Our first full day in Nelson involved going into town, buying me a new phone, leaving it in the shop to set itself up (which ended up taking several hours) while visited the cathedral, had lunch at a Swedish bakery (excellent cinnamon buns) walked to the centre of New Zealand (amazing views, after a proper march up he hill, made harder by being up against the deadline of an expiring car park ticket), a drive out to the beach, and a lovely walk on it, followed by playing on the swings, then driving back into town, checking up on the phone, and visiting the jewellers who made the one ring (and all the other rings) for the Lord of the Rings films, buying Lisa something precious, then getting the phone (woohoo!) and heading home.

Day two took us to rabbit island, and Mapua, for walks and beaches, and an evening out for dinner at a lovely restaurant by the marina. The cruise ship "the world" was docked, which might explain why so many of the restaurants were full.

The next day we headed north just a little to the edge of Able Tasman national park, where we discovered we had booked he wrong dates for a hotel, so some frantic airbnb searches (hurrah for having a phone again) found us a room nearby. We ate burgers as big as our heads in the Sprig and Fern (a Nelson brewery chain which I would happily enjoy more often, especially as they have Mango cider, and he best crispy potatoes I've had this side of the Forest of Dean.

With the nearest parkrun about 200 miles away, and the race we had wondered about being too far south, we had a morning run up the Able Tasman trail, a well kept coastal path, with a liberal scattering of beautiful backpackers to say good morning to. It took us a long time to cover about 8 miles, as it was quite hilly, had far too many detours to secret beaches and secluded campsites, and generally was best savoured than sprinted. A quick shower back at the house, and then it was off for our second biggest drive of the trip, down to Greymouth.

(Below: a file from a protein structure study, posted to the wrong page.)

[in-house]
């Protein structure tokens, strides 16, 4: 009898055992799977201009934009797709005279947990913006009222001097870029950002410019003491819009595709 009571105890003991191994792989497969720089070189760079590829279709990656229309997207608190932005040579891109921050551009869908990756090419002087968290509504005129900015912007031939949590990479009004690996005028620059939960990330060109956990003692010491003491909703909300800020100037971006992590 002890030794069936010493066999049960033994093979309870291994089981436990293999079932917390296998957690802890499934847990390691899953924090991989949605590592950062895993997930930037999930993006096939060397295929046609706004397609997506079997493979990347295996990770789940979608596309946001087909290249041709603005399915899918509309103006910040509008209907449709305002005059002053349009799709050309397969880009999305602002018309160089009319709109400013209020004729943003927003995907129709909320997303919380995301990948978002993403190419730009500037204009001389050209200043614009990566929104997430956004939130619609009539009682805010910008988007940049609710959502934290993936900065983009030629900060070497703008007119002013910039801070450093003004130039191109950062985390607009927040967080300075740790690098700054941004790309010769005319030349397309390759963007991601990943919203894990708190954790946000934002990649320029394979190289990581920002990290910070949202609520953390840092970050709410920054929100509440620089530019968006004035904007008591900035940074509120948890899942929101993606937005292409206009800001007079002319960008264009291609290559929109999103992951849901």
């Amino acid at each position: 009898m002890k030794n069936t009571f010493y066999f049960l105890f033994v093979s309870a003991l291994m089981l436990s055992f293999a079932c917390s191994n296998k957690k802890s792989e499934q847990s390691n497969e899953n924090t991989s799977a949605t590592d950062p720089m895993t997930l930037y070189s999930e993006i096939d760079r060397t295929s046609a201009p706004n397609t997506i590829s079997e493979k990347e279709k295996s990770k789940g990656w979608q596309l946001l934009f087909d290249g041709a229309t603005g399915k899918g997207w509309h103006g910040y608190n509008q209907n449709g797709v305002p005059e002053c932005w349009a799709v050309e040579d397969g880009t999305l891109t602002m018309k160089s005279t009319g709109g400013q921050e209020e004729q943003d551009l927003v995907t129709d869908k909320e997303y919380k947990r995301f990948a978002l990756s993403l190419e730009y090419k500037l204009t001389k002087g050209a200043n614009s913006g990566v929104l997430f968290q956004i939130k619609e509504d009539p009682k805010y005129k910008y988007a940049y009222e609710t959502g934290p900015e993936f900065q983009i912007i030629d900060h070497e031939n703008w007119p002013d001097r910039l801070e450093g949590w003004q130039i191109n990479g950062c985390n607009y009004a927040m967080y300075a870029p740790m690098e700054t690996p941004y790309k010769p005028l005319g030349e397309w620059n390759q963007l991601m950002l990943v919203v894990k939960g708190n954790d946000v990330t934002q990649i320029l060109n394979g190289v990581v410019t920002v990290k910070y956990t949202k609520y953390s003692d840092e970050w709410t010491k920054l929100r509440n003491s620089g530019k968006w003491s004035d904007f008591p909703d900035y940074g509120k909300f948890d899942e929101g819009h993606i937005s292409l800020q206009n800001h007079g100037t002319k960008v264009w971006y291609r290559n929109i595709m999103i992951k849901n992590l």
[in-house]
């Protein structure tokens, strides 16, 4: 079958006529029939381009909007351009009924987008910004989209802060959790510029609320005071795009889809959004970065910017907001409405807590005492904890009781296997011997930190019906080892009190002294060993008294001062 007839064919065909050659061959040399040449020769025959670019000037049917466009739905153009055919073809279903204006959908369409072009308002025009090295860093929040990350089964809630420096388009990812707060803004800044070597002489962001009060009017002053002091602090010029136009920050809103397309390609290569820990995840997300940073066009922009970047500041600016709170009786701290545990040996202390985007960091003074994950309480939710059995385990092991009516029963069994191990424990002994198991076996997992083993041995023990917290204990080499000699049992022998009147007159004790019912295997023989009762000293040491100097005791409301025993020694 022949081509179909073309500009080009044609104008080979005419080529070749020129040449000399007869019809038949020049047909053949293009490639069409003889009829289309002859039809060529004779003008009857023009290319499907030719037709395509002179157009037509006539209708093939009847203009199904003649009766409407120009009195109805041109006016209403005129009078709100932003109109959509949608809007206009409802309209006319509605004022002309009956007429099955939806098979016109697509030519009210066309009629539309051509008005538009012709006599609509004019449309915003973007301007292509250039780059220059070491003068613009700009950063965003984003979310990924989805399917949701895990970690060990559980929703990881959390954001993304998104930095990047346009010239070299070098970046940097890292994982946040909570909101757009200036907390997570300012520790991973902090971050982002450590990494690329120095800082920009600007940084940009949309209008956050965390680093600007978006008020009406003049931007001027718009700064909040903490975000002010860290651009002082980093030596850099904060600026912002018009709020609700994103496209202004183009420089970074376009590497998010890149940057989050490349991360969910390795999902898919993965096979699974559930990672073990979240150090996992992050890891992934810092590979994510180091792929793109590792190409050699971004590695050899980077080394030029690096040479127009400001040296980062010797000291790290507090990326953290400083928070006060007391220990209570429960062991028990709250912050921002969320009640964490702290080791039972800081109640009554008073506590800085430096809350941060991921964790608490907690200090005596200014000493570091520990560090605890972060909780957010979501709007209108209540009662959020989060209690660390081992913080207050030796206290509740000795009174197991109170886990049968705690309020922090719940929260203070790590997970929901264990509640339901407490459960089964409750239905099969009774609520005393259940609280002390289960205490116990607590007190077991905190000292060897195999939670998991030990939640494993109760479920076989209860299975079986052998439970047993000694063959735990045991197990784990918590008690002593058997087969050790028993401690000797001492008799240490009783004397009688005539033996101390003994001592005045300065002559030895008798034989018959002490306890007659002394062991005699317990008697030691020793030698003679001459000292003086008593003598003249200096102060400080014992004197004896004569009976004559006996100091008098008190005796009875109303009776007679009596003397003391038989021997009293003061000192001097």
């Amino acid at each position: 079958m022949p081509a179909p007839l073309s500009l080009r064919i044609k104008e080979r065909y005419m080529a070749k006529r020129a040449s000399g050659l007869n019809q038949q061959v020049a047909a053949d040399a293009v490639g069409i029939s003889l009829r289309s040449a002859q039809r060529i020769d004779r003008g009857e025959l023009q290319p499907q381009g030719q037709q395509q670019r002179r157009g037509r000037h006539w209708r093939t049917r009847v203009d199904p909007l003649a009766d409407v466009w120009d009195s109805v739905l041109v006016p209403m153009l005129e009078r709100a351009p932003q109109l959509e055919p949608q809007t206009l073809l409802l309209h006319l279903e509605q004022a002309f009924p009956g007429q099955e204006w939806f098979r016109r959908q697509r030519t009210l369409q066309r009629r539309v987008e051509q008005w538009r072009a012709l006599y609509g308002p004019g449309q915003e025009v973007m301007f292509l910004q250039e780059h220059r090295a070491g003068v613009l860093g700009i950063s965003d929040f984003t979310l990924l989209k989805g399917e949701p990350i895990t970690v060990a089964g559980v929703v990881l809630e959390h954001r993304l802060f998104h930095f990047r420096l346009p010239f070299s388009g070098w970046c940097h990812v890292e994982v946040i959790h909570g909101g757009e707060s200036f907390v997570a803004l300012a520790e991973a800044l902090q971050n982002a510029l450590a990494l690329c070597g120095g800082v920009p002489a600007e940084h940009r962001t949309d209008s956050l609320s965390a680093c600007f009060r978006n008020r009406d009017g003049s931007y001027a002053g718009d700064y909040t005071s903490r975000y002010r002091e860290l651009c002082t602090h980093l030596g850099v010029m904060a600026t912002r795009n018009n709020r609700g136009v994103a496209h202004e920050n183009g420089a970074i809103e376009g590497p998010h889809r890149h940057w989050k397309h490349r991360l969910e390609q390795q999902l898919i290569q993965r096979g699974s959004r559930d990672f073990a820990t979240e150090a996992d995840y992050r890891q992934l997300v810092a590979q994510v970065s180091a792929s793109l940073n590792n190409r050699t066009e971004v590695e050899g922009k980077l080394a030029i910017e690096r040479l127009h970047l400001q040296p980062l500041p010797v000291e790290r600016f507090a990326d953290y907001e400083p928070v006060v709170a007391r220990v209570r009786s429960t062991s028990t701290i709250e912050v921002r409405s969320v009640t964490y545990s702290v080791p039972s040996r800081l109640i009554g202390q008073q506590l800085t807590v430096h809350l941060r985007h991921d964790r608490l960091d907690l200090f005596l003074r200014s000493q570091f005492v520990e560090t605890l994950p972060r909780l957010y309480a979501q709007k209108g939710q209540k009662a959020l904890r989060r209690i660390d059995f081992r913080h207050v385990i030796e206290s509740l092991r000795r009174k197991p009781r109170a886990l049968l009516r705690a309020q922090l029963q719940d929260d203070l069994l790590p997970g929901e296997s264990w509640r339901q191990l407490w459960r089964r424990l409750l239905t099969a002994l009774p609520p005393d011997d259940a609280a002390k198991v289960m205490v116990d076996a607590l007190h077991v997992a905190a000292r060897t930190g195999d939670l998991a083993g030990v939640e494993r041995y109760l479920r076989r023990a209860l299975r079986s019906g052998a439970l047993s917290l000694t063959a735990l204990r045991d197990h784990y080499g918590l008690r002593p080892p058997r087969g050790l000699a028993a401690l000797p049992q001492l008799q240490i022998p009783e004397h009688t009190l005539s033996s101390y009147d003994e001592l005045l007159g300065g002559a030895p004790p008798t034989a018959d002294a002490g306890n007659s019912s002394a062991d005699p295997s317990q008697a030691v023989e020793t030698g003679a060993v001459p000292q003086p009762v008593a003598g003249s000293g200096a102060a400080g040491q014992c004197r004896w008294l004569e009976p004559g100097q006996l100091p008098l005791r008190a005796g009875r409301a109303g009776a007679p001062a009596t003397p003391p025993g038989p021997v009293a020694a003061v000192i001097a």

Saturday, 11 February 2017

Christchurch and Kaikoura

Christchurch had a lovely vibe to it, despite half the city centre being in ruins, there seems to be a good sense of people getting on with life, and not letting a little earthquake ruin everything. From he shopping mall made out of containers, to the cardboard cathedral, they are very much open for business. We stayed out to the north of town, in an airbnb, which enabled us do do our own cooking and be more independent. We ate pasta in the evening, and more interesting things for lunch in town.

On the Friday we picked up the hire car, which is an ancient Nissan bluebird, with over 325000 miles on the clock, clock hasn't already gone round once or twice. It gave us a mild worry when in the first 20km the fuel gauge had dropped about 20%, so I worked out we would be filling it up every 100km. By the time we got to the parkrun, we realised that it just had a funny shaped fuel tank.

Pegasus parkrun was lovely, quite small, and two laps of a pretty lake. Afterwards we had a massive breakfast, to prepare us for the long journey north.